‘I’m not drunk, it’s my car:’ Tesla’s ‘full self-driving’ gets mixed reviews

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Tesla has long promoted the idea that its vehicles will someday be able to drive passengers from location to location without human intervention. While many auto manufacturers have invested heavily in automated features, Tesla has been the most bullish, pushing out features before other brands, such as lane-keeping on highways and traffic light detection. Now Tesla’s long-promised “full self-driving” functionality has arrived — sort of. The company has provided an unfinished version of the software to a group of beta testers, a term used in the software industry to refer to users who test incomplete software and often provide feedback for improvements.
The beta version of “full self-driving” was released on Oct. 20. Since then, at least six beta testers have posted footage on social media showcasing their early impressions of the software. CNN Business reviewed hours of footage and found early impressions of the software are a mixed bag. At times the testers are impressed with the “full self-driving” technology, in other cases they say it’s overly cautious. The videos also show unsafe situations that appear to result from the car not understanding traffic well enough.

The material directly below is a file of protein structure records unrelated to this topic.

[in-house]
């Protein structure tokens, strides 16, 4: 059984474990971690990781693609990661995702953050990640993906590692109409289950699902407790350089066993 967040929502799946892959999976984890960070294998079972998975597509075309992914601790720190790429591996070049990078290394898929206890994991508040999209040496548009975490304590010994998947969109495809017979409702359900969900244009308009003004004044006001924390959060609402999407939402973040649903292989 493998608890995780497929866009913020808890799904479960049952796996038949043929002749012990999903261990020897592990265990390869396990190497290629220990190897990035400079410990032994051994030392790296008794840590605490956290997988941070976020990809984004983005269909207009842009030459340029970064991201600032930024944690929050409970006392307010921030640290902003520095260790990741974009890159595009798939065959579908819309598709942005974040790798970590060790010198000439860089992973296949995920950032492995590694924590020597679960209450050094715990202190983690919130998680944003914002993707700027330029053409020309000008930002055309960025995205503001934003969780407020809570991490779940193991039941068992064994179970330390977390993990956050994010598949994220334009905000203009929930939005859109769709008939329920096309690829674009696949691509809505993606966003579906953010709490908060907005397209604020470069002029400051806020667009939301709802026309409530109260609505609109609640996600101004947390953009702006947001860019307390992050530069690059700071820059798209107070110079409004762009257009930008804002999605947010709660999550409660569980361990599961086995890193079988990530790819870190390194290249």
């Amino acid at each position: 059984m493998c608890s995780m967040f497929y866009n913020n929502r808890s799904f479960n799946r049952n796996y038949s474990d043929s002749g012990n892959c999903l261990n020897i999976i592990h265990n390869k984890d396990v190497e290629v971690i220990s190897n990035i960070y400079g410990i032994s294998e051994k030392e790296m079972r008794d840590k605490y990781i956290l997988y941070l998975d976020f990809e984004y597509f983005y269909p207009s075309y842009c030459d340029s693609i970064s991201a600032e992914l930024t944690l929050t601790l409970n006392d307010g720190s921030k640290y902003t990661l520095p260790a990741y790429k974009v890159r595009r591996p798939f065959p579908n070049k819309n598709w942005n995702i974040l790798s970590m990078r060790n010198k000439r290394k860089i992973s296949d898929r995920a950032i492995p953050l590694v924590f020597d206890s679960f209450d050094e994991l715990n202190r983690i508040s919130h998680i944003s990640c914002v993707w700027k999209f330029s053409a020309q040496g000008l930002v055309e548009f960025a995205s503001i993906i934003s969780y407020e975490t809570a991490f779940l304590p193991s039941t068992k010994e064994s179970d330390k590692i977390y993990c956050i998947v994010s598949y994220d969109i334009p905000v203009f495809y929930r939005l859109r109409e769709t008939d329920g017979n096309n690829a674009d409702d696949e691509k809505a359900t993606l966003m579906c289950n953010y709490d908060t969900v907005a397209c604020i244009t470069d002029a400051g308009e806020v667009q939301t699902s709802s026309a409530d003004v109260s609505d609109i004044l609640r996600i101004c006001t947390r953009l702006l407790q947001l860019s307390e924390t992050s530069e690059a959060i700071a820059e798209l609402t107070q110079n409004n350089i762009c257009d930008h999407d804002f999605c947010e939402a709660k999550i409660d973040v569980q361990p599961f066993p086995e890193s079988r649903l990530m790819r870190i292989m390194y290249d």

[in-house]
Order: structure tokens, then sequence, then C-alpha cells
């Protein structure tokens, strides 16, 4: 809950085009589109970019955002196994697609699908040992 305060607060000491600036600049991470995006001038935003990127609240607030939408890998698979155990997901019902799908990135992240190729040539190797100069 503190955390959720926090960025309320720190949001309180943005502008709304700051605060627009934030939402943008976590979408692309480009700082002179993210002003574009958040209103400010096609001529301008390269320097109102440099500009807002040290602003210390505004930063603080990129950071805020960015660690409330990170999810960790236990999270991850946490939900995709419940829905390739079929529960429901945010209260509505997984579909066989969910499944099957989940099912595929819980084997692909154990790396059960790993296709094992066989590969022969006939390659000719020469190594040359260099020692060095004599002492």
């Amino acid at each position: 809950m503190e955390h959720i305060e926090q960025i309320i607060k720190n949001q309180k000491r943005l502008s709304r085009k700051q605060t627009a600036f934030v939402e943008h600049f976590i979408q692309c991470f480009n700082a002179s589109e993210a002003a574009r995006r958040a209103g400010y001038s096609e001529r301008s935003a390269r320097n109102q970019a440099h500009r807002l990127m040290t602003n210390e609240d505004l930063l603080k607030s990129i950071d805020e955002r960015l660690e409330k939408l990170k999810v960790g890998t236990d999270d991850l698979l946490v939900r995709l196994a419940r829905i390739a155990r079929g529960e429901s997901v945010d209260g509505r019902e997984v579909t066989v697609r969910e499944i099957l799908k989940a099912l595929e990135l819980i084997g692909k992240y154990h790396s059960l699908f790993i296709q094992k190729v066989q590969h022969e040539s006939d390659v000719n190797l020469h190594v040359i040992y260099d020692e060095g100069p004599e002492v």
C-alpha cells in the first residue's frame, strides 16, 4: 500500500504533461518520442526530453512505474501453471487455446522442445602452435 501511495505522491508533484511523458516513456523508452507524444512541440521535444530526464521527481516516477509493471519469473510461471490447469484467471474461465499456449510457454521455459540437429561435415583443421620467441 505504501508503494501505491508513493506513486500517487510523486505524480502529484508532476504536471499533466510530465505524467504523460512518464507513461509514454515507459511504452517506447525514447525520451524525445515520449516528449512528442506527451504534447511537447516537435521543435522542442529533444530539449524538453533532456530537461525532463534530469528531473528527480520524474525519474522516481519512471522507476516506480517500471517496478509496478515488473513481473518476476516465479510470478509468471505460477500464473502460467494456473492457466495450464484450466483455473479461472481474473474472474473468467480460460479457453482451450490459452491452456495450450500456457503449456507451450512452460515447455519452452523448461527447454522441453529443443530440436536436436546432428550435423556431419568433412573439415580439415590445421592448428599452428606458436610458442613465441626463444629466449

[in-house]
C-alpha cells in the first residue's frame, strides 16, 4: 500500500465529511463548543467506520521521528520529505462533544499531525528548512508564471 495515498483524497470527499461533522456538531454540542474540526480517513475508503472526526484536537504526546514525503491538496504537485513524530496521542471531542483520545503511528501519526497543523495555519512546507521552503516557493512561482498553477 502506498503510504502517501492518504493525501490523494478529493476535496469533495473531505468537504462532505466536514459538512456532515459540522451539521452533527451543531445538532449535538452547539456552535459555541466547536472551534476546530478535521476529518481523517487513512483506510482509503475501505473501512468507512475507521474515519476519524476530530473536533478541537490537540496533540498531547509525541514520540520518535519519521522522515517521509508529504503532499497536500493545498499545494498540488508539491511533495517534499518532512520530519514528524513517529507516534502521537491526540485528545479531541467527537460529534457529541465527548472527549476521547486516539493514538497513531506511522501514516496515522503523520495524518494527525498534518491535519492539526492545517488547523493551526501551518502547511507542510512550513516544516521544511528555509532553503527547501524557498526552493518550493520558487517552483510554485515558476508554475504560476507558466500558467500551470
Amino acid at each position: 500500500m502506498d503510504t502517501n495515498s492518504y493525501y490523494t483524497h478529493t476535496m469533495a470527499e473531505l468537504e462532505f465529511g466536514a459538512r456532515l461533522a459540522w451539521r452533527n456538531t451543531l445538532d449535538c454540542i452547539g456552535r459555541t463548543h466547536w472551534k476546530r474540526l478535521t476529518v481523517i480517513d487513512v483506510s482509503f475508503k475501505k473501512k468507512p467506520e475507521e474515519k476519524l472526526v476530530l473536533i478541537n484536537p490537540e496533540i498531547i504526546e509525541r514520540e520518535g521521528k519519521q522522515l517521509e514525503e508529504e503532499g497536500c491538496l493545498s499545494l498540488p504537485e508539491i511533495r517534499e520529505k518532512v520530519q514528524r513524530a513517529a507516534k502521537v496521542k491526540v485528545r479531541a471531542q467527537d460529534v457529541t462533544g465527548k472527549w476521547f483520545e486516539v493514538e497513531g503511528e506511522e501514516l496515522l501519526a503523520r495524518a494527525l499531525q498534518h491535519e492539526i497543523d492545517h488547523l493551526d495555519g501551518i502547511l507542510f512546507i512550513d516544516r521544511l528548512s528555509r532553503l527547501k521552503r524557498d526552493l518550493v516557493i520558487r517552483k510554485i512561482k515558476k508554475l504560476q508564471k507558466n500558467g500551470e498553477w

Brandon McGowen, one of the beta testers, has posted videos online in which his Tesla nearly drives off the road or into a median. He’s not the only driver who claims to have experienced trouble while testing the software. Beta testers Zeb Hallock, James Locke, Rafael Santoni, Kim Paquette, and a YouTuber who goes by “Tesla Raj,” have highlighted concerns. In videos reviewed by CNN Business, Teslas appear to blow through red lights, stop well short of intersections, miss turns, nearly rear-end a parked car, make a turn from the wrong lane, and speed over speed bumps.